For the last decade, no trip to Central Florida’s theme parks has been complete without a trip to the Wizarding World of Harry Potter. The lands of Hogsmeade (opened in 2010 at Universal’s Islands of Adventure) and Diagon Alley (opened in 2014 at Universal Studios Florida) have revolutionized the theme park industry by setting the template for immersive lands based on single intellectual properties.
That said, however, perhaps the biggest change the the Potter lands brought to the theme park landscape was turning Universal’s Orlando property into a real competitor to Walt Disney World… which makes it all the more surprising to learn that the boy wizard almost ended up in Disney theme parks!
To understand why a Disney/Potter relationship happened, we have to start with the basic backstory of the Potter franchise. Since many of you reading this are likely familiar with the details, we’ll keep this relatively short.
The Beginnings of Harry Potter
In 1997, British author J.K. Rowling released the first book in the series, Harry Potter and the Philosopher’s Stone (Sorcerer’s Stone in the United States). The book was an instant hit, and Rowling released six more books over the next decade, each of which was accompanied by midnight release parties and massive fan and media hype, culminating in the massive 2007 release of the final book Harry Potter and the Deathly Hallows.
In 2001, Warner Brothers released a film adaption of the first book. The studio and director Chris Columbus, in close collaboration with Rowling (keep that in mind for later) crafted the film into a massive hit that stayed relatively true to the source material and the author’s vision of authenticity. Over the next decade, seven more films were released (the final book was split into two films), each of which was a massive success and overall contributed to the Harry Potter series being one of the most successful in cinema history.
Potter Popularity Soars
By the mid-2000s the Potter books and films were both at the apex of their popularity, and Rowling and Warner Brothers were being courted by both Disney and Universal to bring the Potter franchise into their parks. As is the nature of theme park discourse, rumors flew about which company Rowling would align with, with many assuming that Disney’s reputation as the industry leader and history of adapting outside properties (Star Tours, Indiana Jones, The Muppets) gave them the edge. Sure enough, Rowling signed a letter of intent with Disney in 2004.
Disney’s Harry Potter Proposal
So, why isn’t Harry Potter headlining Fantasyland right now? Well, to put it bluntly, Disney’s plans for the boy wizard were relatively small-scale. According to well-known Disney historian Jim Hill, the company’s plans included a small area within Fantasyland and two small rides and a minimally-themed restaurant. As he explained in a 2018 podcast episode:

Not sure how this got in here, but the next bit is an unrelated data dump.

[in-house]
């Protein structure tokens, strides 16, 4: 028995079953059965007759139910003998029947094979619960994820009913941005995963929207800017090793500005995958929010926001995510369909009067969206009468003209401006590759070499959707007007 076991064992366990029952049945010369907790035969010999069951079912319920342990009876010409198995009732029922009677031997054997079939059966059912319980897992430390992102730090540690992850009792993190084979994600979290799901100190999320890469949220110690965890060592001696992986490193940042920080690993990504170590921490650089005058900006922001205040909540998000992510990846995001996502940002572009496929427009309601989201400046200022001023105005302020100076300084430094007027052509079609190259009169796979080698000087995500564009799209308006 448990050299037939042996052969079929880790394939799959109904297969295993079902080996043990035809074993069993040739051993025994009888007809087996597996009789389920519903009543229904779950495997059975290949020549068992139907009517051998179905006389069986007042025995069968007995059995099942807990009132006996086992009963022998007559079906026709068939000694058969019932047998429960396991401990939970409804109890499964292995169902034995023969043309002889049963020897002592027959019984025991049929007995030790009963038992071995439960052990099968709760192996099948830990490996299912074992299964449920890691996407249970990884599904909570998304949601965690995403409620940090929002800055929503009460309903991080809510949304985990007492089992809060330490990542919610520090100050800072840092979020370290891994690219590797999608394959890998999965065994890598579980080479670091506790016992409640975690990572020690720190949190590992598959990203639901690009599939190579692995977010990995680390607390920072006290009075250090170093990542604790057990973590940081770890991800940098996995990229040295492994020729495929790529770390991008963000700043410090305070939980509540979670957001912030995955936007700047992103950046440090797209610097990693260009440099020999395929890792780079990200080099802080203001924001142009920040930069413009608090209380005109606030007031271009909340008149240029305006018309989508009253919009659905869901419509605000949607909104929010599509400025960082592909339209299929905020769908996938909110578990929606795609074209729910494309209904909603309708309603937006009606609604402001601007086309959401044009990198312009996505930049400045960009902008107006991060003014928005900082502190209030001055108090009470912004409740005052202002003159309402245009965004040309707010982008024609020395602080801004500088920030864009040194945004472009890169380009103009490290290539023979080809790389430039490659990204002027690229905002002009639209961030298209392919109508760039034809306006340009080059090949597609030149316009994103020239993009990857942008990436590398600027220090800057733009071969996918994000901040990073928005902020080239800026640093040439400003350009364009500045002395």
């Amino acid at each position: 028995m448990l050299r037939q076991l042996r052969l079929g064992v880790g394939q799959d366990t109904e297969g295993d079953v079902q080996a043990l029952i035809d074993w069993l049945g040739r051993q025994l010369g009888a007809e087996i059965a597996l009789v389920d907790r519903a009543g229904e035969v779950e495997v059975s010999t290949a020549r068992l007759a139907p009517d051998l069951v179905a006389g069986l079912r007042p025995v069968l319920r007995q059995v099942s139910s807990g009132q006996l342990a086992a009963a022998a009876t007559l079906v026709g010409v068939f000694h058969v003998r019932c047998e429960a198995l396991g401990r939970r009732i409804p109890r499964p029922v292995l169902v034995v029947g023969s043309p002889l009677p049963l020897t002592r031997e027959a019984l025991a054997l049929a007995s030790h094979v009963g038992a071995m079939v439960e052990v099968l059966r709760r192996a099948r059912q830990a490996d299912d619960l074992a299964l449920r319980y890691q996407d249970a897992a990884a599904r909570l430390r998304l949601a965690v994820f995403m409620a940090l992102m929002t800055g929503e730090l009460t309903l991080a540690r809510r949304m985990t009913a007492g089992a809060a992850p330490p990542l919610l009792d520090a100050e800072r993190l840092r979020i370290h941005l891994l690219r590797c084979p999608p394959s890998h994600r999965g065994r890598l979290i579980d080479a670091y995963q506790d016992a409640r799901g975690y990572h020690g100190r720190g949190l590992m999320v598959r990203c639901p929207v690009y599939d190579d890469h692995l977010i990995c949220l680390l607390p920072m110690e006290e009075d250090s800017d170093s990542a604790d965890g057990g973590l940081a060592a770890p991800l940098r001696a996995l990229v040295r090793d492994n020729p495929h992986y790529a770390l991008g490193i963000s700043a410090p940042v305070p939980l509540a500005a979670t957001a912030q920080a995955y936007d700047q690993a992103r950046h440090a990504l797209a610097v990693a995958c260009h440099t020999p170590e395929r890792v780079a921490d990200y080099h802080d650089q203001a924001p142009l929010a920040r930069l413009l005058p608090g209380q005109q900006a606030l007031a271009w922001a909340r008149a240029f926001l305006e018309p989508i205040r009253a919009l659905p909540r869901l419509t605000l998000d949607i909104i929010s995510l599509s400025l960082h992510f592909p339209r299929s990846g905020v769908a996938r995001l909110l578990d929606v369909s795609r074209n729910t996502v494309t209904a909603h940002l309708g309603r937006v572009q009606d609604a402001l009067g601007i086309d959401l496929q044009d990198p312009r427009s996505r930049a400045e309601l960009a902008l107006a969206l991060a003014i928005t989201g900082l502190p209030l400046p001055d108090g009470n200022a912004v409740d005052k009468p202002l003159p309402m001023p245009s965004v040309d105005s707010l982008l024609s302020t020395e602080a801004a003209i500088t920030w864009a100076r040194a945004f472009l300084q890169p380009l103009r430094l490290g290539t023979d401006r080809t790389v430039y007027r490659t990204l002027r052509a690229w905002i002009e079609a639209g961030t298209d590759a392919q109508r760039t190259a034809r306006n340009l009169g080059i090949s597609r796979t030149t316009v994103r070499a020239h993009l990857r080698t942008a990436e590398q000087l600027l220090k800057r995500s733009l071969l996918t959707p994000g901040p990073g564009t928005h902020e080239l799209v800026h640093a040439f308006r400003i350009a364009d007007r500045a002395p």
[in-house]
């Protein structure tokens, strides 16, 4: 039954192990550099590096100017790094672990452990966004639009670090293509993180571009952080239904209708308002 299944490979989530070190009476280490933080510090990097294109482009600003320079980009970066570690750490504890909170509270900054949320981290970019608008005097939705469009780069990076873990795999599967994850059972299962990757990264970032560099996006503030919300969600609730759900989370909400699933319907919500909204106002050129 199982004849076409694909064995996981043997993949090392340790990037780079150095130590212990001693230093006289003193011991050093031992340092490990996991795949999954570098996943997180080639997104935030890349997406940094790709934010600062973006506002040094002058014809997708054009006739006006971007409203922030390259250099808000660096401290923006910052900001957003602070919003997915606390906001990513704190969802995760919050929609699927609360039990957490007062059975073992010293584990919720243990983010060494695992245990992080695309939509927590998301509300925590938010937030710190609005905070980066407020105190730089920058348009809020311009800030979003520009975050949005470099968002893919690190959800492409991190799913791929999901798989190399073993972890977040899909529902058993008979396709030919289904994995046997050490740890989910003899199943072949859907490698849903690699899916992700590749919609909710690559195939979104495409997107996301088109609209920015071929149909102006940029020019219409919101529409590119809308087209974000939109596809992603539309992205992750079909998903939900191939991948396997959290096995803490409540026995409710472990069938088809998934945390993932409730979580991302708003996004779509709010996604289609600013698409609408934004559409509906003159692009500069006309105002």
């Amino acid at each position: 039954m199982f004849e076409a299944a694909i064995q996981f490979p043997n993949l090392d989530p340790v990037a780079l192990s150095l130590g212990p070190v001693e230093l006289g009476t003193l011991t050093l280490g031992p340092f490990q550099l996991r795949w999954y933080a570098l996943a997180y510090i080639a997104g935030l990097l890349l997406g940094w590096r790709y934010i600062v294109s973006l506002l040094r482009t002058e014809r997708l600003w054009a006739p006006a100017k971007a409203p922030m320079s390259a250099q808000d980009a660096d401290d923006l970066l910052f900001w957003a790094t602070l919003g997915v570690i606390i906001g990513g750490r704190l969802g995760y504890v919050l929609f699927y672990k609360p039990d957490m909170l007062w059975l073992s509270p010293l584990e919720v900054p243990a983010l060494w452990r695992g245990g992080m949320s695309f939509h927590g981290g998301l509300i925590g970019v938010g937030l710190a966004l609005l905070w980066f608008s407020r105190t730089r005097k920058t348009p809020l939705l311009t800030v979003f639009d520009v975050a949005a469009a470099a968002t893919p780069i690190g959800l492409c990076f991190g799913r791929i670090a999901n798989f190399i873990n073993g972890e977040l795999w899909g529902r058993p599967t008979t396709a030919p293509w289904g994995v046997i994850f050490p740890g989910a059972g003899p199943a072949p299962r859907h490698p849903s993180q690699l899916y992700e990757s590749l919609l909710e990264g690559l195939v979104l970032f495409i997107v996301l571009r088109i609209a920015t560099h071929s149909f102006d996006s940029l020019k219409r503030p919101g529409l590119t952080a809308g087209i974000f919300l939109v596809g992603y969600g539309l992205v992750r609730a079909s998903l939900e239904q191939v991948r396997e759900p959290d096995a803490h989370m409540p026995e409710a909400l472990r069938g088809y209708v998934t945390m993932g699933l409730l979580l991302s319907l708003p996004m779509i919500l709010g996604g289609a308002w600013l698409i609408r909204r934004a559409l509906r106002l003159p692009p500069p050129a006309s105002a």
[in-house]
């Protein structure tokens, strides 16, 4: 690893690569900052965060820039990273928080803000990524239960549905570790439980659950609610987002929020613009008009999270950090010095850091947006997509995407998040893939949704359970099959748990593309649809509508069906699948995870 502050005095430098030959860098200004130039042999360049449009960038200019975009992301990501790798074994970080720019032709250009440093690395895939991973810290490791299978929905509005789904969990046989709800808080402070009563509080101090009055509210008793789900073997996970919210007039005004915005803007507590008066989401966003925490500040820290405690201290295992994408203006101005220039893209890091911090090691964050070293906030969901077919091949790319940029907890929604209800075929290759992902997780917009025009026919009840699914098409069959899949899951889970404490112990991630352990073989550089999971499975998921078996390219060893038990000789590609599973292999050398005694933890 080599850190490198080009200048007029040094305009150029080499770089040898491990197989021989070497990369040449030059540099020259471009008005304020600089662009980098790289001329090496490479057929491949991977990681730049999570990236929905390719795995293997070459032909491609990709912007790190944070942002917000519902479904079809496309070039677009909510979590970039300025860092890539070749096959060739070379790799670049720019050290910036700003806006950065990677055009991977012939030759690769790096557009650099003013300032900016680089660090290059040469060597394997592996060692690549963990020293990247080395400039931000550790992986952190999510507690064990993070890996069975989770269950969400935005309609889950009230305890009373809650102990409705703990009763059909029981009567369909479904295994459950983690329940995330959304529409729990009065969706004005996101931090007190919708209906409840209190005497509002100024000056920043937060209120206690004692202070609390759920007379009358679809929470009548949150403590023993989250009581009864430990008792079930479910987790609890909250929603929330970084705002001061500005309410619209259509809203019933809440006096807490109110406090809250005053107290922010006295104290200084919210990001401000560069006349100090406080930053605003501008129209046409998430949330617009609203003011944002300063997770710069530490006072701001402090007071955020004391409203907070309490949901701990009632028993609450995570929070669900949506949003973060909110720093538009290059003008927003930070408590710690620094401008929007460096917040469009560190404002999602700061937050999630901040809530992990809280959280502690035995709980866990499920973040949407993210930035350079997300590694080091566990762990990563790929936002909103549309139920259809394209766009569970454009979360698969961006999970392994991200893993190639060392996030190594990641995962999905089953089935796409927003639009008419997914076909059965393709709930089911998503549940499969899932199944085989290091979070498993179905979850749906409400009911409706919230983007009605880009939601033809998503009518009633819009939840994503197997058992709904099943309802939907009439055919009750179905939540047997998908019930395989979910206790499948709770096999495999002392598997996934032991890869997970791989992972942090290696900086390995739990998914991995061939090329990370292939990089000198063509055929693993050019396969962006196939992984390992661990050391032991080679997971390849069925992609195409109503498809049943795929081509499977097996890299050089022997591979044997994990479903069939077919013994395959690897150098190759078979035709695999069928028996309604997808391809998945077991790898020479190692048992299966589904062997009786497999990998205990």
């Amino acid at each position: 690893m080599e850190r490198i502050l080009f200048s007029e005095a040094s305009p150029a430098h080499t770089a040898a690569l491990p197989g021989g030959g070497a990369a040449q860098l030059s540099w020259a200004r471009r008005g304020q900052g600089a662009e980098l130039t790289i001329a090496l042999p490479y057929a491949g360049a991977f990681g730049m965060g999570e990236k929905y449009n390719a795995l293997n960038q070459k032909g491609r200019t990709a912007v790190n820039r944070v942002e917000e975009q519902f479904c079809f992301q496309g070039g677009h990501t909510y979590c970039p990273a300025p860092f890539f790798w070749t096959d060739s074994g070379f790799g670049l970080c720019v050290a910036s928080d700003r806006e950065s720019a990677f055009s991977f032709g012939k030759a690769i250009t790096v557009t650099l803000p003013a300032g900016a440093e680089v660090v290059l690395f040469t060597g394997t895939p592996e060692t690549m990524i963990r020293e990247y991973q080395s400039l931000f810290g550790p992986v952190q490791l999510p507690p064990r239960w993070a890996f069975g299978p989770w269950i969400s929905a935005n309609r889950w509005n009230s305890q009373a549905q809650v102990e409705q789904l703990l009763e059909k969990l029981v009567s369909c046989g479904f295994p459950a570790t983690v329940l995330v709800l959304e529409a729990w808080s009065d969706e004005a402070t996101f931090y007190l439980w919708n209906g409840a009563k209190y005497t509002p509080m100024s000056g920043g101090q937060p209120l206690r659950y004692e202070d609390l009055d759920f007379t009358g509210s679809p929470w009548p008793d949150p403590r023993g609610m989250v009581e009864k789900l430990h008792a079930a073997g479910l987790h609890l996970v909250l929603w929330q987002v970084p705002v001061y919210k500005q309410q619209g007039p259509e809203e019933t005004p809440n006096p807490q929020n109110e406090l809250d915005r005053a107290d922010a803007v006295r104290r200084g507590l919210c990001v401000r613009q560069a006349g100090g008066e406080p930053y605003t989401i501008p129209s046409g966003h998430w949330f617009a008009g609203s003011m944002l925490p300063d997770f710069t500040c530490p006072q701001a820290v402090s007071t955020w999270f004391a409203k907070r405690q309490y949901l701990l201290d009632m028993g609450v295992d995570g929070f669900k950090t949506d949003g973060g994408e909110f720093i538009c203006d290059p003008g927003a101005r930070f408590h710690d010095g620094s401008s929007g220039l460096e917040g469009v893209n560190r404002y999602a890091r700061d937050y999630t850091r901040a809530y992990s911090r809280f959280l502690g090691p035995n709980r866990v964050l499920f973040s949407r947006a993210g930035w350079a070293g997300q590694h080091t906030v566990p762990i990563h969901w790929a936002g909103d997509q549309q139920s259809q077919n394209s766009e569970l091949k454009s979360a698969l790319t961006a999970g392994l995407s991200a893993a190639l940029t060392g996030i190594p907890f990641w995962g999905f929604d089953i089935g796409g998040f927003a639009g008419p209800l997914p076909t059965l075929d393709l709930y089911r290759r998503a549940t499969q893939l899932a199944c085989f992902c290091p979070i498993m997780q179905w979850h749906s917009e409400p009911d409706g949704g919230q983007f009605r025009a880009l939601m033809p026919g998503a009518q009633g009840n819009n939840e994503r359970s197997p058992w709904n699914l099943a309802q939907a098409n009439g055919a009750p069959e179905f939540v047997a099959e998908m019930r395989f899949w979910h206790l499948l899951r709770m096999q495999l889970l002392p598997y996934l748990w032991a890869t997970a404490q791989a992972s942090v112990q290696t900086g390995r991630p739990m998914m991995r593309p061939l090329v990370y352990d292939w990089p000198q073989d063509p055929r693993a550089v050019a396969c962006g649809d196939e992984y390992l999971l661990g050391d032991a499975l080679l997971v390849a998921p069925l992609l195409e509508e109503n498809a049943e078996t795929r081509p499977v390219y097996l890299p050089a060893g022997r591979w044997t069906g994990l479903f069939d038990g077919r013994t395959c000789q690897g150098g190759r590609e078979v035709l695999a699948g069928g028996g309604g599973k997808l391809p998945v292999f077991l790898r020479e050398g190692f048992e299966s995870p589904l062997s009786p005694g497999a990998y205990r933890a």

“This was tiny. Itty bitty. There were two attractions. Basically it was going to be Buzz Lightyear. You were going to be in an Omnimover attraction with a wand instead of a gun, and you were moving through basically a Dark Arts teaching class. The other aspect was going to be a Care of Magical Creatures Petting Zoo.”
Suffice to say, Rowling was not blown away by Disney’s plans. The author also bristled at the company’s insistence on including outside brands like Coca-Cola and merchandise in the land’s gift shops. For their part, it seems that Disney was unwilling to give into the author’s demands, nor give her the strict creative control she and Warner Brothers were insisting on. Once the two sides reached this impasse, Disney terminated negotiations.
Potter Heads to Universal
From here, you likely know the story. Universal, arguably desperate to reinvigorate their Florida parks, agreed to all of Rowling’s demands (including revising their original creative plans of a light re-theme of Islands of Adventure’s Lost Continent area into something much more grand) and announced their deal with the author in 2007.
Three years later, the first Wizarding World of Harry Potter opened to rave reviews. Both critics and fans praised the land’s technologically advanced E-Ticket attraction Harry Potter and the Forbidden Journey, as well as it’s entirely book/screen-accurate version of Hogwarts Castle and the village of Hogsmeade, filled with land-specific products and nothing from the outside world. None of which would have been present in the Disney version.
The Wizarding World Reinvents IPs at Theme Parks
The land instantly turned Universal into a must-visit destination, and the company quickly began planning to add more Potter. Universal Studios Florida’s Diagon Alley expansion opened in 2014, featured another mega E-Ticket attraction, hyper-detailed, Rowling-Approved land, and even the Hogwarts Express combining the two lands (and parks). Beyond Universal, Potter’s success spurred on the construction of more single-IP mega-lands.
It’s impossible to overstate just how different the theme park landscape would be right now had Disney’s Harry Potter land and attractions been built. Universal Studios Florida would be a completely different resort, and Disney may have never built Pandora: The World of Avatar or Star Wars: Galaxy’s Edge.
Are you glad that Disney’s deal with JK Rowling never came to fruition, or do you wish we have gotten a chance to see what the company could have done with her Harry Potter characters. Let us know in the comments below!
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